Photo by Zoe Hu/The Gazelle

Medical School Weekend broadens options beyond U.S.

Photo by Zoe Hu/The Gazelle From the NYU School of Medicine to the American University of Beirut Faculty of Medicine to the Royal College of Surgeons ...

Apr 20, 2013

Photo by Zoe Hu/The Gazelle
From the NYU School of Medicine to the American University of Beirut Faculty of Medicine to the Royal College of Surgeons in Ireland: Medical University of Bahrain, representatives of medical schools from around the world were in attendance at NYUAD’s first Medical School Weekend from April 19 to 22 at the Downtown Campus.
Over the course of four days, 10 international medical school representatives came to NYUAD to advise and educate pre-health students about post-graduation opportunities. The Career Development Center organized the event with the sponsorship of the Pre Health Advisory Board Student Interest Group.
While NYUAD offers a comprehensive pre-health program for students interested in applying for medical school post-graduation, international students foresee challenges in applying to U.S.-based medical schools.
Sophomore Israel Desta outlined three major problems for non-American citizen students interested in studying medicine in the U.S.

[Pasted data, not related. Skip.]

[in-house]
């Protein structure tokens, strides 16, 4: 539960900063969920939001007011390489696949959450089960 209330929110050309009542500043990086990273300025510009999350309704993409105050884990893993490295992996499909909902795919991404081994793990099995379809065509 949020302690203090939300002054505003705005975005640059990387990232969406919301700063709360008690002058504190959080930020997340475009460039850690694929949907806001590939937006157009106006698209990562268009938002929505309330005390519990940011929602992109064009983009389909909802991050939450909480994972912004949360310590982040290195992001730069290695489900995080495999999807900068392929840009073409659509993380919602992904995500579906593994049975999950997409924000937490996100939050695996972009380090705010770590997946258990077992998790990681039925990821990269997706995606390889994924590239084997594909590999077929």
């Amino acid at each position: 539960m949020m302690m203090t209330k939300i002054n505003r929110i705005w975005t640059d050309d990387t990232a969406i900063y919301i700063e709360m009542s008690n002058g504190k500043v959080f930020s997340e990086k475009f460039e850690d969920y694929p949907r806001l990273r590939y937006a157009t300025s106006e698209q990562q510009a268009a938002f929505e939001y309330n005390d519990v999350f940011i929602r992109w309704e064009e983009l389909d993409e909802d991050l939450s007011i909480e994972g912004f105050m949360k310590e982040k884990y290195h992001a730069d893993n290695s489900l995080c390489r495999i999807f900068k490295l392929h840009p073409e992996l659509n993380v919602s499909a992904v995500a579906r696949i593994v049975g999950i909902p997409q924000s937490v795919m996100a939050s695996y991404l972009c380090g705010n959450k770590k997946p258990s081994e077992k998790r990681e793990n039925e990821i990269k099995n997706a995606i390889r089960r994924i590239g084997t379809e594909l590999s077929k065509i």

“The first thing is financial issues: it’s extremely expensive,” Destra said. “The average cost of medical school per year is about 65,000 to 90,000 [U.S. dollars] ... The second big problem is just the mere competitiveness of the positions since the largest school, that I have heard so far, accepts 300 [students] per year. And that includes U.S. citizens as well, so the number of people accepted are really low. And thirdly, not only are the people accepted very low, but also the chances for an international student to get that admission is really, really low.”
Associate Director of the CDC Anthony Ferreria also commented on the acceptance challenge from a higher education specialist perspective.
“International students seeking to gain admission into a medical school in the U.S. face a few challenges,” Ferreria said. “First and foremost is the fact that the majority of U.S. medical schools do not admit international students. For those that do, financial aid is minimal, and loans are not available via U.S. financial institutions.”